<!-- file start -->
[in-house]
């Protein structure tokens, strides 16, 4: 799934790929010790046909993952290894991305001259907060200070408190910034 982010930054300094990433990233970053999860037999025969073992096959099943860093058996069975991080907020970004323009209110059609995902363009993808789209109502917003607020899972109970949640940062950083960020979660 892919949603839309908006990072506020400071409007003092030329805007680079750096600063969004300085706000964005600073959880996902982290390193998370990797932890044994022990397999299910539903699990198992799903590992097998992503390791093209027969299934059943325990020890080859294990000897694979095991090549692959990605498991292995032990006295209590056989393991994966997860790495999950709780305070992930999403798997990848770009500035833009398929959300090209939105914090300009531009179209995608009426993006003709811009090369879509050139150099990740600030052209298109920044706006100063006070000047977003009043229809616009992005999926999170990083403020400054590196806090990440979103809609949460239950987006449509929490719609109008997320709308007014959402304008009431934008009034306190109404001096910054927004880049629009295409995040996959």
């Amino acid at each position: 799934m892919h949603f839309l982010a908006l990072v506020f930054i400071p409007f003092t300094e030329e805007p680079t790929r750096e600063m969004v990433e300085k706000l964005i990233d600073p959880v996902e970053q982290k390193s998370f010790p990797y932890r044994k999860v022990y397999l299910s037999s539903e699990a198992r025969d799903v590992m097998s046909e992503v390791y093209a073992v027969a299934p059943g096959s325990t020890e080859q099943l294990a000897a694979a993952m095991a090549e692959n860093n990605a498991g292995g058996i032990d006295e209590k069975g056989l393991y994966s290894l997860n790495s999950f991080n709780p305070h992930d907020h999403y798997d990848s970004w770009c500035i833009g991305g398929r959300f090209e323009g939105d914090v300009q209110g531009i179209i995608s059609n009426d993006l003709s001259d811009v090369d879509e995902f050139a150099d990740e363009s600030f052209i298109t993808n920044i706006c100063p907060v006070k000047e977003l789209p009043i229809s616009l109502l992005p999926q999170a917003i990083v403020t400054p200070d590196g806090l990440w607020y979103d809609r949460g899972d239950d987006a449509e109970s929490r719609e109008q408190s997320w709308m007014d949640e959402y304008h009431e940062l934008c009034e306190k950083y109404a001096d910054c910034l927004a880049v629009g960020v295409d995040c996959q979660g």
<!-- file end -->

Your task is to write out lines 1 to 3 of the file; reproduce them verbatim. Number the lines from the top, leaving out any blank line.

[in-house]
């Protein structure tokens, strides 16, 4: 799934790929010790046909993952290894991305001259907060200070408190910034 982010930054300094990433990233970053999860037999025969073992096959099943860093058996069975991080907020970004323009209110059609995902363009993808789209109502917003607020899972109970949640940062950083960020979660 892919949603839309908006990072506020400071409007003092030329805007680079750096600063969004300085706000964005600073959880996902982290390193998370990797932890044994022990397999299910539903699990198992799903590992097998992503390791093209027969299934059943325990020890080859294990000897694979095991090549692959990605498991292995032990006295209590056989393991994966997860790495999950709780305070992930999403798997990848770009500035833009398929959300090209939105914090300009531009179209995608009426993006003709811009090369879509050139150099990740600030052209298109920044706006100063006070000047977003009043229809616009992005999926999170990083403020400054590196806090990440979103809609949460239950987006449509929490719609109008997320709308007014959402304008009431934008009034306190109404001096910054927004880049629009295409995040996959």
């Amino acid at each position: 799934m892919h949603f839309l982010a908006l990072v506020f930054i400071p409007f003092t300094e030329e805007p680079t790929r750096e600063m969004v990433e300085k706000l964005i990233d600073p959880v996902e970053q982290k390193s998370f010790p990797y932890r044994k999860v022990y397999l299910s037999s539903e699990a198992r025969d799903v590992m097998s046909e992503v390791y093209a073992v027969a299934p059943g096959s325990t020890e080859q099943l294990a000897a694979a993952m095991a090549e692959n860093n990605a498991g292995g058996i032990d006295e209590k069975g056989l393991y994966s290894l997860n790495s999950f991080n709780p305070h992930d907020h999403y798997d990848s970004w770009c500035i833009g991305g398929r959300f090209e323009g939105d914090v300009q209110g531009i179209i995608s059609n009426d993006l003709s001259d811009v090369d879509e995902f050139a150099d990740e363009s600030f052209i298109t993808n920044i706006c100063p907060v006070k000047e977003l789209p009043i229809s616009l109502l992005p999926q999170a917003i990083v403020t400054p200070d590196g806090l990440w607020y979103d809609r949460g899972d239950d987006a449509e109970s929490r719609e109008q408190s997320w709308m007014d949640e959402y304008h009431e940062l934008c009034e306190k950083y109404a001096d910054c910034l927004a880049v629009g960020v295409d995040c996959q979660g």